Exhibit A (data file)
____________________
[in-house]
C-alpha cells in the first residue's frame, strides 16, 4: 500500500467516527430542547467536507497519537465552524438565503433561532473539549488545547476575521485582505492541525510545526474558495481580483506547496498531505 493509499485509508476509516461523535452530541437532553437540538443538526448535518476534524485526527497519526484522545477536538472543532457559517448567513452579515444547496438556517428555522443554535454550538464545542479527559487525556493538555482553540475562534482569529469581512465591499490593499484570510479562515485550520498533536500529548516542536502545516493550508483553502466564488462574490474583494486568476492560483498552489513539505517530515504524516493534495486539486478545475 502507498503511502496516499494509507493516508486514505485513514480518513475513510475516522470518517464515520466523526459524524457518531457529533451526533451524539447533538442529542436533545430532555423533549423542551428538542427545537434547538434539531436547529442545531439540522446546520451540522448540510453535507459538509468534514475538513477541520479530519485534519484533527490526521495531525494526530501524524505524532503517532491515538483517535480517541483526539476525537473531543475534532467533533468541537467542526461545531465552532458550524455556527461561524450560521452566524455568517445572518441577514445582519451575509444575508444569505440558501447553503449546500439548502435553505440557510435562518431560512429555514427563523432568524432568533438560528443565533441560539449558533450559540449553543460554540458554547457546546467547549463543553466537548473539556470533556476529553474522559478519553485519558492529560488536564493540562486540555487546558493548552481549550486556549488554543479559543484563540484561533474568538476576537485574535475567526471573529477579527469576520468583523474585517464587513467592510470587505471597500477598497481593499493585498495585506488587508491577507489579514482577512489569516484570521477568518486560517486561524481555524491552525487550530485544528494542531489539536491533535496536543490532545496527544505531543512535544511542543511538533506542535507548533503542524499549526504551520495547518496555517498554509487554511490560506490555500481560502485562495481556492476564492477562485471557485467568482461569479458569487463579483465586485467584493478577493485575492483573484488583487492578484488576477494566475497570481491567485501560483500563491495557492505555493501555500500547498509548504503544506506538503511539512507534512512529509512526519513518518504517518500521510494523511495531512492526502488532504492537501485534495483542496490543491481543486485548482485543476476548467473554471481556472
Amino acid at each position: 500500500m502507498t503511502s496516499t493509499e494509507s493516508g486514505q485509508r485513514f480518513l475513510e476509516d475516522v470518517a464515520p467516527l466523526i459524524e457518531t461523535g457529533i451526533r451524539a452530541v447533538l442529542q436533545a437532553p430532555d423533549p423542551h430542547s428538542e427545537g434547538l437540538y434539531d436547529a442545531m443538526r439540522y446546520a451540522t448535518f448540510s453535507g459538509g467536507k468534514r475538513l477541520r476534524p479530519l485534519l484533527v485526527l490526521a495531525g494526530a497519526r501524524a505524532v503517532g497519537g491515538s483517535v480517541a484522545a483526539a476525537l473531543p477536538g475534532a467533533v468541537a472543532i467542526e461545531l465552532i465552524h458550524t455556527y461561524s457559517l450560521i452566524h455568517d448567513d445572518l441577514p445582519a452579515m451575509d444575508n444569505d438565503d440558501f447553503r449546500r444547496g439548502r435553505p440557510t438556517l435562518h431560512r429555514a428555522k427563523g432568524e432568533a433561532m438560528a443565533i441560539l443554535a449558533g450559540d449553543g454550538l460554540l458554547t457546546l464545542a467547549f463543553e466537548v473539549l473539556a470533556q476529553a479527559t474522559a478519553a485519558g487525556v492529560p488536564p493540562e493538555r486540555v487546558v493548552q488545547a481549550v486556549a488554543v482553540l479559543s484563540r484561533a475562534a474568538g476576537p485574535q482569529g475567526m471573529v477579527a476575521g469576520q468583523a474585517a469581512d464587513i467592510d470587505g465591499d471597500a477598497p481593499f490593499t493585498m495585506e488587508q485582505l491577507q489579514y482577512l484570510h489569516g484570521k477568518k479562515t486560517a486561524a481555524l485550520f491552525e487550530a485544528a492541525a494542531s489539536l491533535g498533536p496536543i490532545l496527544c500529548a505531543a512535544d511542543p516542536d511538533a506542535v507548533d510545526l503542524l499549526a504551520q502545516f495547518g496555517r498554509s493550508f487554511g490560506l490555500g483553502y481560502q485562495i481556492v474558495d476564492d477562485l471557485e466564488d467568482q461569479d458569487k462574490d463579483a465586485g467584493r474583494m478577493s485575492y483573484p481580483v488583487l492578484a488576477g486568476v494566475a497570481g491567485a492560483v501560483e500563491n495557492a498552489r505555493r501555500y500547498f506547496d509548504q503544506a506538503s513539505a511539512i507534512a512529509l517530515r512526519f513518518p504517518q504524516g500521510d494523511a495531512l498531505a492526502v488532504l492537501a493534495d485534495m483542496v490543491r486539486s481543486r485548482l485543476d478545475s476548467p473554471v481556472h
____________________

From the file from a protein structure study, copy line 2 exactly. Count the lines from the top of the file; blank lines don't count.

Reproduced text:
C-alpha cells in the first residue's frame, strides 16, 4: 500500500467516527430542547467536507497519537465552524438565503433561532473539549488545547476575521485582505492541525510545526474558495481580483506547496498531505 493509499485509508476509516461523535452530541437532553437540538443538526448535518476534524485526527497519526484522545477536538472543532457559517448567513452579515444547496438556517428555522443554535454550538464545542479527559487525556493538555482553540475562534482569529469581512465591499490593499484570510479562515485550520498533536500529548516542536502545516493550508483553502466564488462574490474583494486568476492560483498552489513539505517530515504524516493534495486539486478545475 502507498503511502496516499494509507493516508486514505485513514480518513475513510475516522470518517464515520466523526459524524457518531457529533451526533451524539447533538442529542436533545430532555423533549423542551428538542427545537434547538434539531436547529442545531439540522446546520451540522448540510453535507459538509468534514475538513477541520479530519485534519484533527490526521495531525494526530501524524505524532503517532491515538483517535480517541483526539476525537473531543475534532467533533468541537467542526461545531465552532458550524455556527461561524450560521452566524455568517445572518441577514445582519451575509444575508444569505440558501447553503449546500439548502435553505440557510435562518431560512429555514427563523432568524432568533438560528443565533441560539449558533450559540449553543460554540458554547457546546467547549463543553466537548473539556470533556476529553474522559478519553485519558492529560488536564493540562486540555487546558493548552481549550486556549488554543479559543484563540484561533474568538476576537485574535475567526471573529477579527469576520468583523474585517464587513467592510470587505471597500477598497481593499493585498495585506488587508491577507489579514482577512489569516484570521477568518486560517486561524481555524491552525487550530485544528494542531489539536491533535496536543490532545496527544505531543512535544511542543511538533506542535507548533503542524499549526504551520495547518496555517498554509487554511490560506490555500481560502485562495481556492476564492477562485471557485467568482461569479458569487463579483465586485467584493478577493485575492483573484488583487492578484488576477494566475497570481491567485501560483500563491495557492505555493501555500500547498509548504503544506506538503511539512507534512512529509512526519513518518504517518500521510494523511495531512492526502488532504492537501485534495483542496490543491481543486485548482485543476476548467473554471481556472